On the Ethical Promotion of the General Welfare
“You shall not render an unfair decision: do not favor the poor or show deference to the rich; judge your kinsman fairly. Do not deal basely with your countrymen. Do not profit by the blood of your fellow: I am the Lord.” —Leviticus 19:15-16
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The General Welfare: What It Is and Is Not
James Madison, in Federalist 41, plainly states that the General Welfare Clause of the Constitution is tied to the Enumeration of Powers. The powers listed limit the federal government’s role, preventing it from becoming too powerful.
As Madison explains, the power the Constitution bestows “to lay and collect taxes . . . and provide for the common defense and general welfare of the United States” is elaborated in the Enumeration of Powers. Quoth Madison, “Had no other enumeration or definition of the powers of the Congress been found in the Constitution, than the general expressions just cited, [Congress could claim] authority to legislate in all possible cases.” So, the General Welfare Clause requires limitation in scope, and the Enumerated Powers Clause accomplishes this. “Nothing is more natural nor common,” continues Madison, “than first to use a general phrase, and then to explain and qualify it by a recital of particulars.”
A Fly in the Ointment: The Sixteenth Amendment
A major challenge to the Founders’ concept of limited government has come in the Sixteenth Amendment. The text of the amendment reads as follows: “The Congress shall have power to lay and collect taxes on incomes, from whatever source derived, without apportionment among the several states, and without regard to any census or enumeration.” In essence, this simple text—proposed and argued for by early Progressives—has facilitated the federal government’s graduated-income-tax plan that helps the poor by harming middle- and upper-income groups. This unfair method of taxation is not mandated by the amendment, nor is it prohibited.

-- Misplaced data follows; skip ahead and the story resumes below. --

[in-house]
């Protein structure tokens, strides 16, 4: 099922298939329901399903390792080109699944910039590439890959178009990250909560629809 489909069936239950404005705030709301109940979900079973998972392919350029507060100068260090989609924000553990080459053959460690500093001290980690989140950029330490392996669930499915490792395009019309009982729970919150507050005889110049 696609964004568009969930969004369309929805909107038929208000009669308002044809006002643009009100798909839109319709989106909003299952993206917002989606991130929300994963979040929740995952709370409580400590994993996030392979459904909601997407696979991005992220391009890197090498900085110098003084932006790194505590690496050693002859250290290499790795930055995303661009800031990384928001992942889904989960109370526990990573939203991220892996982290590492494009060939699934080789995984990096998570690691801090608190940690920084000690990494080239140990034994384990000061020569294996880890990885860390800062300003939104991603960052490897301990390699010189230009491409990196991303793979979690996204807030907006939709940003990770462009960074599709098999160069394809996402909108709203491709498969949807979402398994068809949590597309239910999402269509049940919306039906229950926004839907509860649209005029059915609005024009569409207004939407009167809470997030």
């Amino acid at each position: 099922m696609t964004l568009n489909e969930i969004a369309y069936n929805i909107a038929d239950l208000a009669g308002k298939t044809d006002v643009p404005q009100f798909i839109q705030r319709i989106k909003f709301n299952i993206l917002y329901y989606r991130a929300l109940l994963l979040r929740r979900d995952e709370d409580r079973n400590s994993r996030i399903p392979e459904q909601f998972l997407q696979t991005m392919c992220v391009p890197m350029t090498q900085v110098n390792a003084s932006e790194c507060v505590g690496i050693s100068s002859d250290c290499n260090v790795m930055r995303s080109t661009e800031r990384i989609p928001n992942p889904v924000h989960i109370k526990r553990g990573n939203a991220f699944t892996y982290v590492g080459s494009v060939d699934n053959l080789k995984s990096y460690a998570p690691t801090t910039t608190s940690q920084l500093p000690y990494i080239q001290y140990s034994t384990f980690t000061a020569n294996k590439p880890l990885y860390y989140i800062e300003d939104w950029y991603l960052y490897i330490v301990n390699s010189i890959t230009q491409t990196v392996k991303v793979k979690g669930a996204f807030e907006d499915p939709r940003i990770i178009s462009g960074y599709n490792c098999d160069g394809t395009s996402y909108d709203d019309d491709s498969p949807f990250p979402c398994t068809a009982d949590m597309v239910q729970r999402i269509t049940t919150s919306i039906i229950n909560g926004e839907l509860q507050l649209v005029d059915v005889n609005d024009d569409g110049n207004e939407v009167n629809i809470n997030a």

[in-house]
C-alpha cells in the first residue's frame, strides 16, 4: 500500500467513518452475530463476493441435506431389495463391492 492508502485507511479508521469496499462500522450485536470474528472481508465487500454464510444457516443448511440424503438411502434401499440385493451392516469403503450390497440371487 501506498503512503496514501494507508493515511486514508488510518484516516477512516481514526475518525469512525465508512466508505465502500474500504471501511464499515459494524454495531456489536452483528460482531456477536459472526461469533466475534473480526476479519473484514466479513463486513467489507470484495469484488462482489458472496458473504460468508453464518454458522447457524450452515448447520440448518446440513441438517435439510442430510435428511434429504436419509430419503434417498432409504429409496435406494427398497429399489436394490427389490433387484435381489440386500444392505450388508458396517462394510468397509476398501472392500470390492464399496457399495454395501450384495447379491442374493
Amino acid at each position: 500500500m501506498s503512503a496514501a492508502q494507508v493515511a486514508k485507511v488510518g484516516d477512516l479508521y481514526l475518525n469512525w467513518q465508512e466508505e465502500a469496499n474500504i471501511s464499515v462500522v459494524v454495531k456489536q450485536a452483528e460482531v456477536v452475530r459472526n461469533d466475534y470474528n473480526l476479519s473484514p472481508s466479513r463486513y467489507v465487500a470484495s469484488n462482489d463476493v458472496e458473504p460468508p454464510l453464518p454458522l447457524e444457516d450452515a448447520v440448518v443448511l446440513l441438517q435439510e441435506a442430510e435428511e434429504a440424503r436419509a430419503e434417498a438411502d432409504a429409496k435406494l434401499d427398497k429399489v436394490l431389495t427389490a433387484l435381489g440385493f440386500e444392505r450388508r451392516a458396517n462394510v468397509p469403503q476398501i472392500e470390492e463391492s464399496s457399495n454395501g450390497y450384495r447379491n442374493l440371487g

Since the adoption of the Sixteenth Amendment, in 1913, there has been government-enforced wealth redistribution from those who work harder to those who work less hard, or not at all, thus changing the balance of incentives in America. From 1913 on, America’s economic activity as a percentage of the world economy has been in steady decline, largely due to the fact that working hard has been rewarded less while not working hard has been rewarded more. And, indeed, a progressive Democrat Party has made certain that activist jurists have been appointed to the courts who are willing to rule that redistribution is now legal, based upon the tax authority of the government under the Sixteenth Amendment (much as the Supreme Court ruled Obamacare legal, on June 28, 2012).
Why Redistributive Taxation Is Theft
Non-redistributive taxation is not theft, since it returns to every taxpayer the equal protection of the US military or the local police, equal use of government-built highways or roads, equal benefits in the enjoyment of postal delivery, etc. There is a quid pro quo exchange, in which every taxpayer is extended a benefit in return for the tax money paid. Redistributive taxation, however, is quite a different matter.
Ever since the income tax was adopted, the US government has been given a free hand to steal from Americans. Under the income tax, some people benefit more than others; in fact, some are punished. Taking money coercively from one individual under threat of violence (government effectively forces compliance at gunpoint), in order to use it for the sole benefit of another, is basic theft.
Having a law that legalizes the theft does not change the immoral nature of government-sponsored discrimination against a class—or classes—of individuals for the purpose of harming them, with malice-aforethought, in order that the politicians who created the immoral law might buy the future votes of those at its receiving end. Thus, elected officials author the corruption, in the first place; while morally weak voters are tempted into participating in it, in the second. And the process of unethical leadership corrupting the most vulnerable members of the public has begun.
The Principle of Agency and How Coercing the Law-Abiding Violates It
The Principle of Agency involves the notion that government is to serve the people. For example, if some citizens want to hire protective services, so they might leave their property unattended from time to time, they might hire a sheriff to act as their agent in doing so. Protection of property is a legal action for people to exercise, so it is also legal for the sheriff to perform this duty as their agent. The sheriff is not legally superior to the people he serves, but merely carries out a legal function in their stead. He has been deputized to carry out a protective role, but it is a role that each citizen has the right to exercise for him- or herself.